27% of French readers admit to piracy

Arrgh, matey. There be a market here.

The market research firm GfK have released the results of a recent survey. They polled 1 thousand internet users in France and asked about how they get their music, ebooks, and other digital content. To my surprise, streaming music actually beat out downloads by a couple percent, with most of the streamers going for free sources, instead of paid.

As for ebooks, 27% of respondents reported that they got content from pirate sites, and a significantly larger number got their content free from such public sites as Gallica Bibliothèque nationale de France (52%), with a smaller number going to retail sites like chapitre.com, Fnac, or 1001librairies.com (41%).

So nearly as many people pirate ebooks a buy them, and both segments are out weighed by the freegans. Of course, the numbers overlap, so it’s not quite correct to use the label freegan.

What do you think it would take to move people from the pirate category to the buyer? My guess would be the old trifecta of price, convenience, and availability. The numbers suggest that few people are complete pirates; they still buy stuff. If they also pirate some content then there’s probably some simple reason why. Fix it and they might become customers.

via Actualitte

image by chrispearson72

Nate Hoffelder

View posts by Nate Hoffelder
Nate Hoffelder is the founder and editor of The Digital Reader. He has been blogging about indie authors since 2010 while learning new tech skills weekly. He fixes author sites, and shares what he learns on The Digital Reader's blog. In his spare time, he fosters dogs for A Forever Home, a local rescue group.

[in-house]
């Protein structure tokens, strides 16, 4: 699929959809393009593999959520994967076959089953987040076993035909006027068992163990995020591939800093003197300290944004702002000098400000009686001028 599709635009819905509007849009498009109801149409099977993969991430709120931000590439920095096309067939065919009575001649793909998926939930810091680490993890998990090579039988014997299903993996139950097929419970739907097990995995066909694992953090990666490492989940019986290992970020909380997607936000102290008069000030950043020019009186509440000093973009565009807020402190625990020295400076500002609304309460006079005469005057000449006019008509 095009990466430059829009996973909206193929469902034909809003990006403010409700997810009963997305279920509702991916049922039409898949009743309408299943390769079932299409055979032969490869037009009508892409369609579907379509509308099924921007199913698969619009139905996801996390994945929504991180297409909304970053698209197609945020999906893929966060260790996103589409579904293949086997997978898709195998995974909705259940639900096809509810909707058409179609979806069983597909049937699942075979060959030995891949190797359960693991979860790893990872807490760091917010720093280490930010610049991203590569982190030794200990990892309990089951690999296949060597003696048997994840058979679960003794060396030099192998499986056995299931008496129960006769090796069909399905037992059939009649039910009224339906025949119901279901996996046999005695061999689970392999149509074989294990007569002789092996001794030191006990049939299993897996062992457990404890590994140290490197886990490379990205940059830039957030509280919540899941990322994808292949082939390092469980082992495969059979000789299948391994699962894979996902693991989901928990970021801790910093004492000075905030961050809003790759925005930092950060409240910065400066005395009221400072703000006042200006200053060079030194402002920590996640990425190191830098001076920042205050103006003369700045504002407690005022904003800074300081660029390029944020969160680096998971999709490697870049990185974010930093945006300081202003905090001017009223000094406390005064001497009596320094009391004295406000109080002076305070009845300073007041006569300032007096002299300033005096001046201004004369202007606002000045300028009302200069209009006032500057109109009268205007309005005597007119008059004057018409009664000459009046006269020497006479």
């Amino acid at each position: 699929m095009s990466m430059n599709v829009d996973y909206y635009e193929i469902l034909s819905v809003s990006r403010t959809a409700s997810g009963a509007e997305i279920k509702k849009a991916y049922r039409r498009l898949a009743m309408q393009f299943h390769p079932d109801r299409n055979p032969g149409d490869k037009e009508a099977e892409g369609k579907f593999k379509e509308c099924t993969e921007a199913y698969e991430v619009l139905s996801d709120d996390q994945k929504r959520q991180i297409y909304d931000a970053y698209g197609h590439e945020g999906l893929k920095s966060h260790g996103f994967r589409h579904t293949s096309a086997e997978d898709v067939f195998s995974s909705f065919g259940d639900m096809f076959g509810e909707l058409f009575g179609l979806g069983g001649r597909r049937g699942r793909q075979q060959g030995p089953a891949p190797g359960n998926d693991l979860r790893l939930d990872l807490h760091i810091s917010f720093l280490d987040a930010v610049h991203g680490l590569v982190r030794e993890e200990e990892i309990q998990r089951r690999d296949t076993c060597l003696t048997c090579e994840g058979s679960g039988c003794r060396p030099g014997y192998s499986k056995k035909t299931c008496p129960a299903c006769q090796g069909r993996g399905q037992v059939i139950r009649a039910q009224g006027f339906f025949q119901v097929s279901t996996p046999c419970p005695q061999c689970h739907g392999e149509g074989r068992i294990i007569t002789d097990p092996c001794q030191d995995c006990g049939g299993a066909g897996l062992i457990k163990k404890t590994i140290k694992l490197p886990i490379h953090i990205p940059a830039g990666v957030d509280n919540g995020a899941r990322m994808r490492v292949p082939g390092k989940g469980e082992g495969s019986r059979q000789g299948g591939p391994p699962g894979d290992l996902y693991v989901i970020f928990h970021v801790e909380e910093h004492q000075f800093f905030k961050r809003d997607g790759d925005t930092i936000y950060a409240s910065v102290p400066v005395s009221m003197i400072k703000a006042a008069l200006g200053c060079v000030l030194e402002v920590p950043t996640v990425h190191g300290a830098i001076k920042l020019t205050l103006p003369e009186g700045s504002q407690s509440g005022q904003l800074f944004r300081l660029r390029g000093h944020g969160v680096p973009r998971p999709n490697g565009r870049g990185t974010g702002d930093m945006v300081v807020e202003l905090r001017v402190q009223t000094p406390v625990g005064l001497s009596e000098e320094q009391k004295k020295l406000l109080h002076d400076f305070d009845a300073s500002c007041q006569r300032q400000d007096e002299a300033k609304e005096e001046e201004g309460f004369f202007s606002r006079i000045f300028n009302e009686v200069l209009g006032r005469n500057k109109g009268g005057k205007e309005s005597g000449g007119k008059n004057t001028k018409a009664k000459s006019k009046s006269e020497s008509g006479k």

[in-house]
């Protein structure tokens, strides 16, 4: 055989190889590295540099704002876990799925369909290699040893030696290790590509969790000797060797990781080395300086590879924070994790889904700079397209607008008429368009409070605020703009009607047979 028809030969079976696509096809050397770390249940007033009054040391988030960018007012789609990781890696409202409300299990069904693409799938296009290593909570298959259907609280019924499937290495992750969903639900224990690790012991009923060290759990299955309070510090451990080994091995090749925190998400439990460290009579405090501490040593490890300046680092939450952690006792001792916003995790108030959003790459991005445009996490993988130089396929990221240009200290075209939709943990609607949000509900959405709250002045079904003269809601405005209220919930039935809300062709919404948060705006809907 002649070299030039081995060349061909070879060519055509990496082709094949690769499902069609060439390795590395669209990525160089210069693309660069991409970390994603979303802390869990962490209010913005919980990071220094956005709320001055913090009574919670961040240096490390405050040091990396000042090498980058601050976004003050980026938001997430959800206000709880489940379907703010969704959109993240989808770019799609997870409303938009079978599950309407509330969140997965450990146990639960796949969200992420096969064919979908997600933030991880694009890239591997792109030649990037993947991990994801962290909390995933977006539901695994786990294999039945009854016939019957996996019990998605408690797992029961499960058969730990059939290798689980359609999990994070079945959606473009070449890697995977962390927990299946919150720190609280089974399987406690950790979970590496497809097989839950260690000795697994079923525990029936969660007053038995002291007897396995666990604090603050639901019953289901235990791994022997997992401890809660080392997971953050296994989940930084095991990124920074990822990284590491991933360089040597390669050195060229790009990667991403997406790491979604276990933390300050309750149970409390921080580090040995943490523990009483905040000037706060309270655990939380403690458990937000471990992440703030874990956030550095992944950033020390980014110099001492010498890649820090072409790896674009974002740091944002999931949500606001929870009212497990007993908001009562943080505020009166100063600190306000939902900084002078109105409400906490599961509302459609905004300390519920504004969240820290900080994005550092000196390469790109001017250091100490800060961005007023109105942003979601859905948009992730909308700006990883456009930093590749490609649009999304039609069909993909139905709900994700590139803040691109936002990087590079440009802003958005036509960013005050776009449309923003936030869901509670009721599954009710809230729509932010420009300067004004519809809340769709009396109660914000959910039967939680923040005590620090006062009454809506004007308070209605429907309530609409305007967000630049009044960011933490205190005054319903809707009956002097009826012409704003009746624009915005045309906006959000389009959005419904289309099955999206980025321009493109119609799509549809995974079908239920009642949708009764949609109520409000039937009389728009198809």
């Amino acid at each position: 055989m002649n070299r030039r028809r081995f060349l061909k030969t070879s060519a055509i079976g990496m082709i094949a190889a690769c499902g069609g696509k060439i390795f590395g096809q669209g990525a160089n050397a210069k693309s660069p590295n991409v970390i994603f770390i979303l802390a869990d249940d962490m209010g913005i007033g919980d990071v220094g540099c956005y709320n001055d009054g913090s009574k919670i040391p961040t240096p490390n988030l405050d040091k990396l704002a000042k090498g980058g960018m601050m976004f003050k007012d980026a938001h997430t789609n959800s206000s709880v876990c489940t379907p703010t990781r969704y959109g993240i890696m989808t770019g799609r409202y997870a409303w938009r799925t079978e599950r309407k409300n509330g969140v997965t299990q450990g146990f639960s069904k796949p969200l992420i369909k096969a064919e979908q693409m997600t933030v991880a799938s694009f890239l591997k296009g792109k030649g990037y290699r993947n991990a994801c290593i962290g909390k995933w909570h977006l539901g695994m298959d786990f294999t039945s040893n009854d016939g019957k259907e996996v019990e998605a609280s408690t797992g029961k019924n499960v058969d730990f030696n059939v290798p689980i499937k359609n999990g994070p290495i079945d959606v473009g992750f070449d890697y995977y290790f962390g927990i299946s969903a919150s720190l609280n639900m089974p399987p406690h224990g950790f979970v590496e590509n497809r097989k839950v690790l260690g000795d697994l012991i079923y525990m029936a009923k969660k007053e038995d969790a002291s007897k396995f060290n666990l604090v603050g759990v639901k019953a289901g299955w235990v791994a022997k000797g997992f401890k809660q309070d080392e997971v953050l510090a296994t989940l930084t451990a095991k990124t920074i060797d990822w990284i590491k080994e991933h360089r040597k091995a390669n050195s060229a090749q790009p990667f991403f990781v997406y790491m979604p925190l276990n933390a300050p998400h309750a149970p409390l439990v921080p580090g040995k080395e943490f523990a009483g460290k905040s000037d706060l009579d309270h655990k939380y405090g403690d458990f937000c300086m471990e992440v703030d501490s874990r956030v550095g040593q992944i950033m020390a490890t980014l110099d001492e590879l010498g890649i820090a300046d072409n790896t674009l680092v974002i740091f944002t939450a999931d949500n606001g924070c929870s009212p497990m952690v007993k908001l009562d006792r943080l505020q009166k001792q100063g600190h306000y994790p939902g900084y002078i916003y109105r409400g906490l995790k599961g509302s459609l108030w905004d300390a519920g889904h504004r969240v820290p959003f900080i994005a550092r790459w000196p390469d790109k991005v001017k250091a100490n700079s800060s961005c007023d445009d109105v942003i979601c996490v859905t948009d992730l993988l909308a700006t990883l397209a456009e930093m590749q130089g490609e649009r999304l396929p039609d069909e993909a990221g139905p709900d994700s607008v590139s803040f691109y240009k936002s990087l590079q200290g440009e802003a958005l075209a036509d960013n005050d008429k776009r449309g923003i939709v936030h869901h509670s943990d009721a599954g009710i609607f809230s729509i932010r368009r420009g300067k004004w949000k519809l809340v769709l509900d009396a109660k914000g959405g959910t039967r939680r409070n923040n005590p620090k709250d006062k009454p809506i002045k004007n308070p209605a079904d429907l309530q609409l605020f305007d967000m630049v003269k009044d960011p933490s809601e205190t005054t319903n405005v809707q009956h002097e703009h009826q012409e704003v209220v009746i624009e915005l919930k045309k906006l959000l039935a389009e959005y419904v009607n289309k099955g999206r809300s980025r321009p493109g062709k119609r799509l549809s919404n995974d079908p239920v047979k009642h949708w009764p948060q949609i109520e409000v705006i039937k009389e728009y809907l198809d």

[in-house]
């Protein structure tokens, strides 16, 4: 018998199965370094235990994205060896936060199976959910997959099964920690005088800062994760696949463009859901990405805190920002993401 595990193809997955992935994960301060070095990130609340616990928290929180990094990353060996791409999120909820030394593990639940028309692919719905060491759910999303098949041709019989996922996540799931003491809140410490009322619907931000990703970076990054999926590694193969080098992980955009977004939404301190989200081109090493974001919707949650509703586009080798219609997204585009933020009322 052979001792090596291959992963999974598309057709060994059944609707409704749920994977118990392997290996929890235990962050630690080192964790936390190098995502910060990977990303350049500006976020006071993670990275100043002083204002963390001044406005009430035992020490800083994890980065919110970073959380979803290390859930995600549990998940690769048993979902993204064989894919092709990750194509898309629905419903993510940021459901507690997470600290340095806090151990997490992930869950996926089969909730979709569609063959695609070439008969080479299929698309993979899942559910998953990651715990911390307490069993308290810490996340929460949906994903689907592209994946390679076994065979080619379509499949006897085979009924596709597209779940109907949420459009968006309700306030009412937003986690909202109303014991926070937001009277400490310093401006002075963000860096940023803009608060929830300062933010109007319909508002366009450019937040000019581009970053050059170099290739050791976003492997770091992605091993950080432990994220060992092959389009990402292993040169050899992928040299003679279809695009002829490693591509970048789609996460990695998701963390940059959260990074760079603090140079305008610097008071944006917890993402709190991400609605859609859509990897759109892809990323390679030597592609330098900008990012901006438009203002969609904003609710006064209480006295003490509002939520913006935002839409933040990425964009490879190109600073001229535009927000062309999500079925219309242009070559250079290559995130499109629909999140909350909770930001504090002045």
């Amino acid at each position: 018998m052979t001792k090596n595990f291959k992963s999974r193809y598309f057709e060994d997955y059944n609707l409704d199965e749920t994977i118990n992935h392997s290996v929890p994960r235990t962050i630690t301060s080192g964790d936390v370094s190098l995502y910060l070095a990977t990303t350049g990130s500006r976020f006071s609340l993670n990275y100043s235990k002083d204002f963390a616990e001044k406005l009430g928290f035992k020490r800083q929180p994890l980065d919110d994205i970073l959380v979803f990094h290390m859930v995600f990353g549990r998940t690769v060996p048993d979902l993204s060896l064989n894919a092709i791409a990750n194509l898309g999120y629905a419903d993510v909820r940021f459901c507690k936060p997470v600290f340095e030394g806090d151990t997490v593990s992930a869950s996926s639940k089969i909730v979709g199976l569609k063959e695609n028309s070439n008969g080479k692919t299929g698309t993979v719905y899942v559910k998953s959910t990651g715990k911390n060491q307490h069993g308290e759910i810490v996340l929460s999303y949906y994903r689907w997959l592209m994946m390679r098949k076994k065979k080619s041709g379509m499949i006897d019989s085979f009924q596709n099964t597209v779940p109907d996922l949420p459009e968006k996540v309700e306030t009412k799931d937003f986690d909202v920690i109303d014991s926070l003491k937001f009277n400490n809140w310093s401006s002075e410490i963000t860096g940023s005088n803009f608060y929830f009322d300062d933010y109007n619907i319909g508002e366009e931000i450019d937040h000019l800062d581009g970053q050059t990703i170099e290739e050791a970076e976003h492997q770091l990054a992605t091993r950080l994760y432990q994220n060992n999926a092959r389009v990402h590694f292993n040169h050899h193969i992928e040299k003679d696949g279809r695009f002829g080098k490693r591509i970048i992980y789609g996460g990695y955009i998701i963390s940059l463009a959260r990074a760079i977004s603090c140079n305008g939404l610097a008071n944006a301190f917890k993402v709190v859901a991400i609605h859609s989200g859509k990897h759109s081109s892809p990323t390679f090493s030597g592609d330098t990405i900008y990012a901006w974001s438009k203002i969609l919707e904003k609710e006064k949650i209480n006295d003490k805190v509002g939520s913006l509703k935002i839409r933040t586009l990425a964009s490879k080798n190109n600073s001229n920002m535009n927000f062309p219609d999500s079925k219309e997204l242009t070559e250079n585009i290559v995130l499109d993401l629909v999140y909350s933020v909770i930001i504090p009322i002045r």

1. Jaxs18 July, 2011

    I would know the percentage in Spain. I can ensure you it’ll so higher.

  2. Paul19 July, 2011

    Breaking a lance for the people who want to buy, but simply are not allowed to. Does that sound wrong? It does. It IS!

    If more publishers (I am specifically mentioning e-books here) would be less anal-retentive about publishing laws and regions, then I am sure there would be more people who buy e-books. At this moment it is very often impossible to buy an e-book simply because they say I am in the wrong part of the world. Where as I can buy the dead-tree version of a book in the same wrong part of the world without a problem. However, I bought an e-reader for its convenience, not to put it next to paper books.

    There is a market. The publishing industry just has to open up to it.


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